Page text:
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Making an IMPACT: effect of a school-based pilot intervention.
N C Med J. 2008 Nov-Dec; 69(6):432-40.NC

Abstract

BACKGROUND

Poor nutrition and inactivity are widespread and contribute to the epidemic problem of childhood obesity. This study examined the effectiveness of a school-based pilot program to improve nutrition and activity in elementary (ES) and high school (HS) students.

METHODS

The Improving Meals and Physical Activity in Children and Teens (IMPACT) school-based curriculum used a train-the-trainer model to improve activity and nutrition. Nine students were recruited from one rural North Carolina high school and trained in the IMPACT curriculum and leadership skills. Four 4th grade classes at a neighboring elementary school were randomized to receive the IMPACT curriculum delivered by the HS students over 12 weeks (two classrooms, 38 students) versus the standard curriculum (two classrooms, 37 students). Pre- and post-intervention surveys were used to assess program effectiveness.

RESULTS

ES students in the intervention classes reported increased fruit and vegetable intake (+0.85 servings/day compared with controls; p < 0.05) and improved knowledge of the food group in which to eat the most servings (p < 0.01). ES students who participated in the IMPACT curriculum also reported increased intake of calcium-rich foods and grains, though these results were not statistically significant. Similar though nonsignificant improvements in diet behaviors were reported by the HS students who assisted in delivering the 4th grade curriculum.

LIMITATIONS

Study limitations include small sample size, risk of cross-contamination, and short program duration.

CONCLUSIONS

ES students who participated in the IMPACT curriculum reported improved dietary behaviors and knowledge. School-based curricula such as IMPACT may help improve nutrition among ES students.

Authors+Show Affiliations

natalie_muth@med.unc.eduNo affiliation info availableNo affiliation info availableNo affiliation info availableNo affiliation info available

Pub Type(s)

Clinical Trial
Journal Article
Randomized Controlled Trial
Research Support, Non-U.S. Gov't

Language

eng

PubMed ID

19256179

Citation

Muth, Natalie Digate, et al. "Making an IMPACT: Effect of a School-based Pilot Intervention." North Carolina Medical Journal, vol. 69, no. 6, 2008, pp. 432-40.
Muth ND, Chatterjee A, Williams D, et al. Making an IMPACT: effect of a school-based pilot intervention. N C Med J. 2008;69(6):432-40.
Muth, N. D., Chatterjee, A., Williams, D., Cross, A., & Flower, K. (2008). Making an IMPACT: effect of a school-based pilot intervention. North Carolina Medical Journal, 69(6), 432-40.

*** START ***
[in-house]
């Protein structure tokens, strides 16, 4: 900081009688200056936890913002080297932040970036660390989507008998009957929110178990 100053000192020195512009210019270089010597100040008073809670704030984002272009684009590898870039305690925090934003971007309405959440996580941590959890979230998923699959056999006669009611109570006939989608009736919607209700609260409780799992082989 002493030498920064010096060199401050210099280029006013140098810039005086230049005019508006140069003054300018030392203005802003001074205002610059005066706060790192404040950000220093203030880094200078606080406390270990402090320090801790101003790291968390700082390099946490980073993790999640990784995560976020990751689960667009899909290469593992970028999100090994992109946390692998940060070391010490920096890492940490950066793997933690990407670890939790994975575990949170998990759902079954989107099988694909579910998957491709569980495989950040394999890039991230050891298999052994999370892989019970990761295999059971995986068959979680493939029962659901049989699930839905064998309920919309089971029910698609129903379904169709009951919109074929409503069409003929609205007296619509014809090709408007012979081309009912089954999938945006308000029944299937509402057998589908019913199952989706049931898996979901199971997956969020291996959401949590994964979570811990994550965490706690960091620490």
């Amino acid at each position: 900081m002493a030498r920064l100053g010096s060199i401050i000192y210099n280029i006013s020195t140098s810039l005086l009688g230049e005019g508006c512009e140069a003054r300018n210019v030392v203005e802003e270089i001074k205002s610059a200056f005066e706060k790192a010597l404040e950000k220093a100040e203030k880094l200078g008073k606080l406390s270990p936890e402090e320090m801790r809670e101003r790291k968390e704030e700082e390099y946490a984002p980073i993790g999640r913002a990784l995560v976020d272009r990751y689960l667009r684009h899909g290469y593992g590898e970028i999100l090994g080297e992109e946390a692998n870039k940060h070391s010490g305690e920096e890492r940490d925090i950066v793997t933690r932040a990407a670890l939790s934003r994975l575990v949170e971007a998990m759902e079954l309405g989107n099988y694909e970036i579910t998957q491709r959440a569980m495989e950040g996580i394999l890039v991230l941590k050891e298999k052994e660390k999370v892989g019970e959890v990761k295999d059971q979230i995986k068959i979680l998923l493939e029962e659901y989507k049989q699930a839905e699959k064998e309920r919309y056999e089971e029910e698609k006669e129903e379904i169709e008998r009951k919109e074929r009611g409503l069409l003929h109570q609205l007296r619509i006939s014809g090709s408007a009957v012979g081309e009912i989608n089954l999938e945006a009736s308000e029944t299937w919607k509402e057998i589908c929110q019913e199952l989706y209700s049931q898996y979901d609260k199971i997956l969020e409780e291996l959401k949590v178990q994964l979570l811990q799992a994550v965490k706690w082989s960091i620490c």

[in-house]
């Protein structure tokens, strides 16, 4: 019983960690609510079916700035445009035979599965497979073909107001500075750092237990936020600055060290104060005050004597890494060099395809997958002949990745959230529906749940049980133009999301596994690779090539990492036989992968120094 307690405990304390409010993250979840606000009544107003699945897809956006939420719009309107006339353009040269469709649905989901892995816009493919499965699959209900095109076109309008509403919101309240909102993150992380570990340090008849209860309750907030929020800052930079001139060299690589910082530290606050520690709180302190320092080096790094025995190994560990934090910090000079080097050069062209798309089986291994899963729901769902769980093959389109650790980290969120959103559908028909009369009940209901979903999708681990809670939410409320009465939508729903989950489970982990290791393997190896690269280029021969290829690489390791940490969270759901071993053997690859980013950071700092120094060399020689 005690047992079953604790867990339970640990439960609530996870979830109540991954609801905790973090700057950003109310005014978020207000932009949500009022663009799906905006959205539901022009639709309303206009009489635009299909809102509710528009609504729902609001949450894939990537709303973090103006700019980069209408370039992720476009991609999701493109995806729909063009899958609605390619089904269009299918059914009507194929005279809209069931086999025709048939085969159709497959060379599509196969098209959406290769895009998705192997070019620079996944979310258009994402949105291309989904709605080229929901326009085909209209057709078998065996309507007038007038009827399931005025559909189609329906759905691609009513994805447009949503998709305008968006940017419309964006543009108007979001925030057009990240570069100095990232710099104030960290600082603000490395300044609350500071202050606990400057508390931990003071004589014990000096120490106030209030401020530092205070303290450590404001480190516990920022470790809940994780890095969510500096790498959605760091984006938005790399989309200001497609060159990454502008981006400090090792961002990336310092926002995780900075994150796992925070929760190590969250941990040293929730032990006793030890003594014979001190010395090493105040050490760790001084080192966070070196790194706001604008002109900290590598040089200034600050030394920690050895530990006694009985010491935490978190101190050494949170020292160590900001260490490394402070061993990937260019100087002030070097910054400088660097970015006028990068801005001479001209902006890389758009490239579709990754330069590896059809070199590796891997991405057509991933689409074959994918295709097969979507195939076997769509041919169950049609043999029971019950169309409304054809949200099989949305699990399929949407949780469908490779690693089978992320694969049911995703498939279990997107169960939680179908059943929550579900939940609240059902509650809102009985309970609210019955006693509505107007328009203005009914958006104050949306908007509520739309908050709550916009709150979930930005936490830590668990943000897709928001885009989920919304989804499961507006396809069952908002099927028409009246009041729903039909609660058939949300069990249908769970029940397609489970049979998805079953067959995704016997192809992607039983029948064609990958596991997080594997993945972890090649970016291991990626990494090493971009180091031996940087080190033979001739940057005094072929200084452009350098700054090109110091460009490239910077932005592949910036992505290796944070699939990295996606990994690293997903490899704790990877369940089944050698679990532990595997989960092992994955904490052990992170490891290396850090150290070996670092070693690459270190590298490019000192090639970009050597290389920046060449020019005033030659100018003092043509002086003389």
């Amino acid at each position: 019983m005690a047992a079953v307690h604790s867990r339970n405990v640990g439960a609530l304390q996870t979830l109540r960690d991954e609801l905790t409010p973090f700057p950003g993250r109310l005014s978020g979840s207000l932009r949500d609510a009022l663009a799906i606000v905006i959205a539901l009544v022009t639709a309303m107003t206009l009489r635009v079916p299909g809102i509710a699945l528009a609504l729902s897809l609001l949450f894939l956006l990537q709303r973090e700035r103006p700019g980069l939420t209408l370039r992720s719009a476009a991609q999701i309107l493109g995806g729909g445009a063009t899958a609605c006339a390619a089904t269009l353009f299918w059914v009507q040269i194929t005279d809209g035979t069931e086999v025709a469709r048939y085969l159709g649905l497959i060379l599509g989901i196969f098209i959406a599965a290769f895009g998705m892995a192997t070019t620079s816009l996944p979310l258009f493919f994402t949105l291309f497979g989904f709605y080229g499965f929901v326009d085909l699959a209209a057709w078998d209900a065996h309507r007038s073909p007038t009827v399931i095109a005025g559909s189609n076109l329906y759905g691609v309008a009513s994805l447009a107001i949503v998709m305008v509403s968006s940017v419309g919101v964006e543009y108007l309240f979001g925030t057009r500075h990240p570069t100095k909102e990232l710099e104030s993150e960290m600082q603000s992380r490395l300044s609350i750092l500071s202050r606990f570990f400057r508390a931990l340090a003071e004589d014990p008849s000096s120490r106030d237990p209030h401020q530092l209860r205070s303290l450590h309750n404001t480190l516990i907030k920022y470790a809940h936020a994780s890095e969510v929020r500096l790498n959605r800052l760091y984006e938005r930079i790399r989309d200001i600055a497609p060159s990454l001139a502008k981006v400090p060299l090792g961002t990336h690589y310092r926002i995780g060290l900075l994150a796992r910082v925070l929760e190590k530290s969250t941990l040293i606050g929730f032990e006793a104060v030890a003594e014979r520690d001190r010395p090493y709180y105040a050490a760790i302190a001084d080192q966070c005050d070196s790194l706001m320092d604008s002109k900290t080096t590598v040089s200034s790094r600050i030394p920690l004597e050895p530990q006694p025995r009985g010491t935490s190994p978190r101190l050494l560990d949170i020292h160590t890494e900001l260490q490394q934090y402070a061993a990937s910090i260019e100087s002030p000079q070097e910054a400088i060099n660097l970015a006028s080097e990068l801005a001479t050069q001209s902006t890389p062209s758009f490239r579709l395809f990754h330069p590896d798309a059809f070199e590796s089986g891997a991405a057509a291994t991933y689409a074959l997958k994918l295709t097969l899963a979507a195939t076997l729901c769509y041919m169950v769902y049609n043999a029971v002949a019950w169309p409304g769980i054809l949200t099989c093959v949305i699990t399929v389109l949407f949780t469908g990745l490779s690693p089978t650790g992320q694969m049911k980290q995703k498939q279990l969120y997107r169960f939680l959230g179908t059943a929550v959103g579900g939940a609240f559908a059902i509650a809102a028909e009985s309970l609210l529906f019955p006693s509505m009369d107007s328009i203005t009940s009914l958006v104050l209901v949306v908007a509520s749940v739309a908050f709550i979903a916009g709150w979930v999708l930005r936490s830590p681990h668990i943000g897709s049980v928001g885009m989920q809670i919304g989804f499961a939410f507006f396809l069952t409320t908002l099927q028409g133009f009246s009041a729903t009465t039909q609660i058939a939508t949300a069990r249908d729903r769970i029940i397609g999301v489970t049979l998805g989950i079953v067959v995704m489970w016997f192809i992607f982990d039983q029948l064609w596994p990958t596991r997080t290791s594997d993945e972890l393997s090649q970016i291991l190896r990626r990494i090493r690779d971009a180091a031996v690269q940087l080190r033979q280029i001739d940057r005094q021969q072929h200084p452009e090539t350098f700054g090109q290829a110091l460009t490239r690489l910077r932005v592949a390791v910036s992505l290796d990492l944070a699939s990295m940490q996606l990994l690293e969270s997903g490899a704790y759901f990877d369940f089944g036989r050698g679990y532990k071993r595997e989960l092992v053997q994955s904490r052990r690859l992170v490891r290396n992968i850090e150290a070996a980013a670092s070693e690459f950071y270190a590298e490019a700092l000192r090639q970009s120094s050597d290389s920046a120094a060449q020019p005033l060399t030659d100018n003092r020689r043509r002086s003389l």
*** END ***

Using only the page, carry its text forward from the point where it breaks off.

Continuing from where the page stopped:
Muth ND, et al. Making an IMPACT: Effect of a School-based Pilot Intervention. N C Med J. 2008 Nov-Dec;69(6):432-40. PubMed PMID: 19256179.
* Article titles in AMA citation format should be in sentence-case
TY - JOUR T1 - Making an IMPACT: effect of a school-based pilot intervention. AU - Muth,Natalie Digate, AU - Chatterjee,Avik, AU - Williams,Donna, AU - Cross,Alan, AU - Flower,Kori, PY - 2009/3/5/entrez PY - 2009/3/5/pubmed PY - 2009/4/2/medline SP - 432 EP - 40 JF - North Carolina medical journal JO - N C Med J VL - 69 IS - 6 N2 - BACKGROUND: Poor nutrition and inactivity are widespread and contribute to the epidemic problem of childhood obesity. This study examined the effectiveness of a school-based pilot program to improve nutrition and activity in elementary (ES) and high school (HS) students. METHODS: The Improving Meals and Physical Activity in Children and Teens (IMPACT) school-based curriculum used a train-the-trainer model to improve activity and nutrition. Nine students were recruited from one rural North Carolina high school and trained in the IMPACT curriculum and leadership skills. Four 4th grade classes at a neighboring elementary school were randomized to receive the IMPACT curriculum delivered by the HS students over 12 weeks (two classrooms, 38 students) versus the standard curriculum (two classrooms, 37 students). Pre- and post-intervention surveys were used to assess program effectiveness. RESULTS: ES students in the intervention classes reported increased fruit and vegetable intake (+0.85 servings/day compared with controls; p < 0.05) and improved knowledge of the food group in which to eat the most servings (p < 0.01). ES students who participated in the IMPACT curriculum also reported increased intake of calcium-rich foods and grains, though these results were not statistically significant. Similar though nonsignificant improvements in diet behaviors were reported by the HS students who assisted in delivering the 4th grade curriculum. LIMITATIONS: Study limitations include small sample size, risk of cross-contamination, and short program duration. CONCLUSIONS: ES students who participated in the IMPACT curriculum reported improved dietary behaviors and knowledge. School-based curricula such as IMPACT may help improve nutrition among ES students. SN - 0029-2559 UR - https://www.unboundmedicine.com/medline/citation/19256179/Making_an_IMPACT:_effect_of_a_school_based_pilot_intervention_ L2 - https://medlineplus.gov/schoolhealth.html DB - PRIME DP - Unbound Medicine ER -